Reynolds holds fast to the idea that the Police Accountability Board, as envisioned by the city and overwhelmingly approved by voters last year, has the capacity to improve the lives of police officers and the city residents they police through a commitment to transparency in the officer discipline process. He also sees the board as an avenue for officers to bring concerns about policy and procedures.

It is here that Reynolds’ notions about the potential for the Police Accountability Board intersects with those of the board’s chair, Shani Wilson. A physician assistant at Trillium Health who has worked as an EMT, Wilson believes officer trauma perpetuates systemic racism in policing.

“There is a continuous perception of fear, that certain people do certain things in certain situations,” Wilson said. “That can contribute to post-traumatic stress and fatigue. That carries trauma, and that will affect their lives, and it will affect our lives.” 
Shani Wilson is the chairperson of the Police Accountability Board. - PHOTO BY JACOB WALSH
  • Shani Wilson is the chairperson of the Police Accountability Board.

The Police Accountability Board was created to take a sweeping look at policing. Its powers were to include the ability to issue subpoenas, make operational recommendations to the Police Department, establish a “disciplinary matrix” to guide punishment when misconduct is found, and to discipline offending officers.

The latter has been embroiled in litigation for months. In May, state Supreme Court Justice John Ark ruled the board can neither discipline officers nor conduct hearings on disciplinary matters. His decision effectively rendered the board as toothless as the Civilian Review Board it was intended to replace. That board was limited to reviewing Internal Affairs investigations and making nonbinding recommendations on discipline.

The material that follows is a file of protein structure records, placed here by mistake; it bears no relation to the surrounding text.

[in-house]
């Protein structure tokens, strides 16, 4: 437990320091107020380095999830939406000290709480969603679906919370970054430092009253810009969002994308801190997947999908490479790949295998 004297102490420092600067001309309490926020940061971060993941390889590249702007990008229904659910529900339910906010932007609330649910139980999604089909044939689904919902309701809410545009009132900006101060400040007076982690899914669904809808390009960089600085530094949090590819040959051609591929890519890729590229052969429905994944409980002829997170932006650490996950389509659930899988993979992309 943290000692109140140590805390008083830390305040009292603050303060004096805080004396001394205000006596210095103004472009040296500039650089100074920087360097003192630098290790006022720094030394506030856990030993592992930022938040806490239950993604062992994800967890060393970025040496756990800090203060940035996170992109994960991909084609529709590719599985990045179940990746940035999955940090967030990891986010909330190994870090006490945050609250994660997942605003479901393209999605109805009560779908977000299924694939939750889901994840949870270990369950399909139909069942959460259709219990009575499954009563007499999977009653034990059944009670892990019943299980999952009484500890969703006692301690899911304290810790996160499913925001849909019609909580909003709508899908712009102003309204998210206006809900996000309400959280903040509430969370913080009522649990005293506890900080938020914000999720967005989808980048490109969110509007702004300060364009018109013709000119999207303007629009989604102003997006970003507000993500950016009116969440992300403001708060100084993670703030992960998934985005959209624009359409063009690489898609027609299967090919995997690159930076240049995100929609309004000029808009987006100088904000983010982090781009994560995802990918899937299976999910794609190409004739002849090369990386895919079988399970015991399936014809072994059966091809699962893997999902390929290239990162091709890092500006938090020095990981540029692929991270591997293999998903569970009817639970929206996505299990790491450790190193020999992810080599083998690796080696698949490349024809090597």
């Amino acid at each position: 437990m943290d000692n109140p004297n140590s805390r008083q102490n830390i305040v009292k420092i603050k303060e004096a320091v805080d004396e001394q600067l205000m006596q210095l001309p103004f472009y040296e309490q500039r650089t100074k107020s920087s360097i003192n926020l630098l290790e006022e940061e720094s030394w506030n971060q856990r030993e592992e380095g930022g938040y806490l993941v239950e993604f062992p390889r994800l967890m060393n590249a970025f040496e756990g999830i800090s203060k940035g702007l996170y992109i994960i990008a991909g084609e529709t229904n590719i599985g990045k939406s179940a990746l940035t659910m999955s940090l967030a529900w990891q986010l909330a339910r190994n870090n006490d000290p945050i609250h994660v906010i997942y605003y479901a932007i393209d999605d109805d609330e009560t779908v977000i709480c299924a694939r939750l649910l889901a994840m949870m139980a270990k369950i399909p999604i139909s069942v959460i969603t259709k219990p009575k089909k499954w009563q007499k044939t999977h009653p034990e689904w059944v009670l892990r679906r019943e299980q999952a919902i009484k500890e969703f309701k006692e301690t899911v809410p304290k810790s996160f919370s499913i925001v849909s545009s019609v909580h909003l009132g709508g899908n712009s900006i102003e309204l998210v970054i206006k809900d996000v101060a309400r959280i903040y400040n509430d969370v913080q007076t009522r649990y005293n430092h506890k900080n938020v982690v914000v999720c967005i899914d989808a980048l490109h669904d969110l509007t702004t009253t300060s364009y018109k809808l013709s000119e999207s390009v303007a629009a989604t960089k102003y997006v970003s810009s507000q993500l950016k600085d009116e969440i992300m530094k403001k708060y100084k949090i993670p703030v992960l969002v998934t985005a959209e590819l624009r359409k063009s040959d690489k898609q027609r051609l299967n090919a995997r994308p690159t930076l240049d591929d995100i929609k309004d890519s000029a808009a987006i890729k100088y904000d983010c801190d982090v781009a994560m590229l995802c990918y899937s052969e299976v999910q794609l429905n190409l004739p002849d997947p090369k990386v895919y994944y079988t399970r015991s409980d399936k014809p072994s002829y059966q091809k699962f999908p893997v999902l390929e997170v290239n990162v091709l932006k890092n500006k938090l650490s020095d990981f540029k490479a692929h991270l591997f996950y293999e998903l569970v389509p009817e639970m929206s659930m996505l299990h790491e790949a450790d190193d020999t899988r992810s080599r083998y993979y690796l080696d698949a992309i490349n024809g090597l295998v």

The City Council has appealed Ark’s ruling, which was the result of litigation brought by the police union, the Rochester Police Locust Club. A decision on the appeal is expected next year.

“People need to understand that it could take some time, even if the powers come back, it could take some time,” Reynolds said. “It’s a long time to be in a sort of limbo, but thankfully, there is so much more the board can do, and must do, during this period of uncertainty.”

Among the board’s most pressing matters is meeting Gov. Andrew Cuomo’s mandate to reinvent policing. Under that order, issued in June, every municipal police department in the state must submit a reform plan by April 1, or risk losing state funding.